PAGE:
This one almost slipped through the cracks into the murky, forbidding depths of the AMG promo sump, never to be seen or heard again. Yet salvaged it was, by me, and I deserve accolades and adoration for rescuing this platter from the cold fate of eternal obscurity. Soliloquium have an awkward name to spell and pronounce, but their music is anything but. They play a sadboy style of progressive doom death that borrows heavily from the likes of Katatonia, Rapture and Anathema, and they know how to bring the depressive thunder. Contemplations is their second full-length and the fact it had me scrambling to find their debut speaks to the impact of their music. Composed of just two members, Soliloquium have a lush, vibrant and full sound and use it paint the same depressive black and grey tapestries as their influences, and they do it very well. Like the Bob Ross of despair, they put a little grave here, a mourning widow there, but never go too crazy with the Titanium White. Everything in balance and in the proper place, and that’s when art happens, you Philistines.
Opener “Chains” is a great case study into their sound, starting life with forlorn strumming which eventually morphs into a dissonant, jangled riff that feels threatening and madness inducing. Soon deep, guttural death vocals team with sweetly trilling leads that recall the might of Katatonia‘s Brave Murder Day, and from there it’s off to the doom death races. With an excellent sense of timing and pace, the dynamic duo twist and contort the song’s flow back and forth from heavy to tranquil, dragging you behind their bleak edifice until you’re bloody and despondent. It’s a beautiful song that conveys a lot of depressive pathos. Followup “Catharsis” is a return to the salad days of Rapture, with clean goth vocals reminiscent of Patrick Walker (ex-Warning, 40 Watt Sun) trading blows with death croaks as those gorgeous leads twirl in the background. I kept asking myself how have I never heard of these guys before as the sheer quality washes over my simian tympanums like sweet, sweet ape gravy.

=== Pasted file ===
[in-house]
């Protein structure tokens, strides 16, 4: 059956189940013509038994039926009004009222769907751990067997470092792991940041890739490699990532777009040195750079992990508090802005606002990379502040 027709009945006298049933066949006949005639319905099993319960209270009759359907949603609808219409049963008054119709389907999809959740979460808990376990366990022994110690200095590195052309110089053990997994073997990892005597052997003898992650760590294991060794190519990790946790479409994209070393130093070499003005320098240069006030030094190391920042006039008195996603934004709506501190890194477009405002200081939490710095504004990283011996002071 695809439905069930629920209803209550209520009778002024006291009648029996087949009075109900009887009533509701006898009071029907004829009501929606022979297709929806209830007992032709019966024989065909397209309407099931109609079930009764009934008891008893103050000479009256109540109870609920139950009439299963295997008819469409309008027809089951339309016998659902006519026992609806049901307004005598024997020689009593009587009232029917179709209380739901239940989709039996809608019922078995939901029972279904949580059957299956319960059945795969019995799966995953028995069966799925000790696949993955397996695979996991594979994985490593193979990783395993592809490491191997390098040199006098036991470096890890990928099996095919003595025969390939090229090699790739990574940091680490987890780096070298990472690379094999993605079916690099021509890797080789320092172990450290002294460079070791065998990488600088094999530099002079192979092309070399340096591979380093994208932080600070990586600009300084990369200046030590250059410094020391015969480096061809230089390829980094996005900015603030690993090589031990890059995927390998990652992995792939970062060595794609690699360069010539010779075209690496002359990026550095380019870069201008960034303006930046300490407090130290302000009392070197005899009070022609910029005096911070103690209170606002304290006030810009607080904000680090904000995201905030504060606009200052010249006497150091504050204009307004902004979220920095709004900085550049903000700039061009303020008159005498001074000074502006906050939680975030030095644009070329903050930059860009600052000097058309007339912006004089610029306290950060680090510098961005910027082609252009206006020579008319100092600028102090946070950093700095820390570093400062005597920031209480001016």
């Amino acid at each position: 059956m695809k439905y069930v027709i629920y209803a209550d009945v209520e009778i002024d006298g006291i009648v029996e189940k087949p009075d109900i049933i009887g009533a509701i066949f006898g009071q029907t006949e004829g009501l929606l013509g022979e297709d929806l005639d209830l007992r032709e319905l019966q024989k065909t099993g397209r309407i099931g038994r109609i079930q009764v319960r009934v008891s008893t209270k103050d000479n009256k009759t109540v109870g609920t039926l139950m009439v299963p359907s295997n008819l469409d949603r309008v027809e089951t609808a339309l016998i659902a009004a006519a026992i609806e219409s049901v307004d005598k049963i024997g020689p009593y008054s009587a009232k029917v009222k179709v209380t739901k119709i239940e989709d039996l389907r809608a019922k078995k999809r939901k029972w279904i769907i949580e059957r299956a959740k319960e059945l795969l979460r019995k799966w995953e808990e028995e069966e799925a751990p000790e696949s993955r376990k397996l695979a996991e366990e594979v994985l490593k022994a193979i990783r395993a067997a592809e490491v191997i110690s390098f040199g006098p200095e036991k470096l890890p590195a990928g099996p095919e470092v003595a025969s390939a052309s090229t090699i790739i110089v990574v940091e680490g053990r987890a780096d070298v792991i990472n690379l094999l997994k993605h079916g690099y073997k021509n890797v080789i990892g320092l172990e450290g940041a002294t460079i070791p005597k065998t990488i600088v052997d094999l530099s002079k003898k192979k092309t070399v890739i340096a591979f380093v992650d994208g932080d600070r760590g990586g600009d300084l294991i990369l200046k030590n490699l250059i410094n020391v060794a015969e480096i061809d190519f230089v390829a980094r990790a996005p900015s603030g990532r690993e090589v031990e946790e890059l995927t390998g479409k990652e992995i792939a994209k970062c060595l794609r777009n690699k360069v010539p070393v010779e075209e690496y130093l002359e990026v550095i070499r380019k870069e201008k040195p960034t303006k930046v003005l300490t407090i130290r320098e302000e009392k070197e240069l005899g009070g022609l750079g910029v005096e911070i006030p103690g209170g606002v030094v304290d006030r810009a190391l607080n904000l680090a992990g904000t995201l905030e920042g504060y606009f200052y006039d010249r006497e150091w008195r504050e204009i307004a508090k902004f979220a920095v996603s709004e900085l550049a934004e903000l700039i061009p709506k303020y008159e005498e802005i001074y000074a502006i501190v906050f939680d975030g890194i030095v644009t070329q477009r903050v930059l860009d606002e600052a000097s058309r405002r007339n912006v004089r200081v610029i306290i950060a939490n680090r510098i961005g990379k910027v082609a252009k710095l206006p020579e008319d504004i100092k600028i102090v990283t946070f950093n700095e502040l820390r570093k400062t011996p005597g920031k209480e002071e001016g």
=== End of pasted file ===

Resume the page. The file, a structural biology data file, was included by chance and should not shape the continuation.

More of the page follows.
“22” is like the best Anathema song they never got around to writing, capable of floating along on Weather Systems while also fitting on a late period Tiamat opus. It’s just a gorgeous song dripping with feeling and pristine goth sensibilities. It’s also one of the rare compositions I wish was twice as long as it is. It segues smoothly into the graceful, sedate guitar-work of “For the Accursed” which incorporates post-rock and post-metal influences smartly to keep the feels going as the heaviness factor slowly elevates. The album closes with the band’s magnum opus, “Wanderlust,” which brings all their elements into sharper focus while elevating the heavy factor impressively. Black metal influences ooze forth, spilling caustic ichor across the pristine harmonies, transforming them into something more unpredictable and dangerous. It’s a big song to end a huge album and it left me craving more.
At 49 minutes, Contemplations is a concise and effortless listening experience. The knocks against it are two-fold and relatively minor. Worthwhile instrumental “Streetlights” acts like a mood break of sorts, taking me out of the hypnotic trance the album otherwise creates, and “Unfulfilling Prophecy” is a bit awkward in construction, veering from great moments to more generic ones.
Stefan Nordström handles both vocals and guitar and knocks it way out of the park. His guitar-work is first-rate and really drills deep into the soul of a chronic sadboy fan like myself. I hear all the genre greats reflected in his playing but his riffs never feel like pale imitations or tired retreading. His leads pop and his harmonies soar, captivating the ear and mind. He’s quite versatile as a vocalist as well, managing effective death roars and blackened rasps too. Cleans are handled by Mikko Heikkilä (ex-Sinamore, Black Sun Aeon) who does a fine job as always. Jonas Bergkvist handles bass duty well, and drums were apparently handled by studio kit man, Mike Watts. The music is uniformly impressive and engaging and I was replaying the album the very second it ended.
Contemplations does a great job of scratching my near insatiable itch for depressive and bleak music. If you, like me, curse the day Rapture broke up, and wish Anathema didn’t became an indie pop act, Soliloquium will sound like manna sent from the darkest realms to nourish your black heart. Get this. Learn to spell this.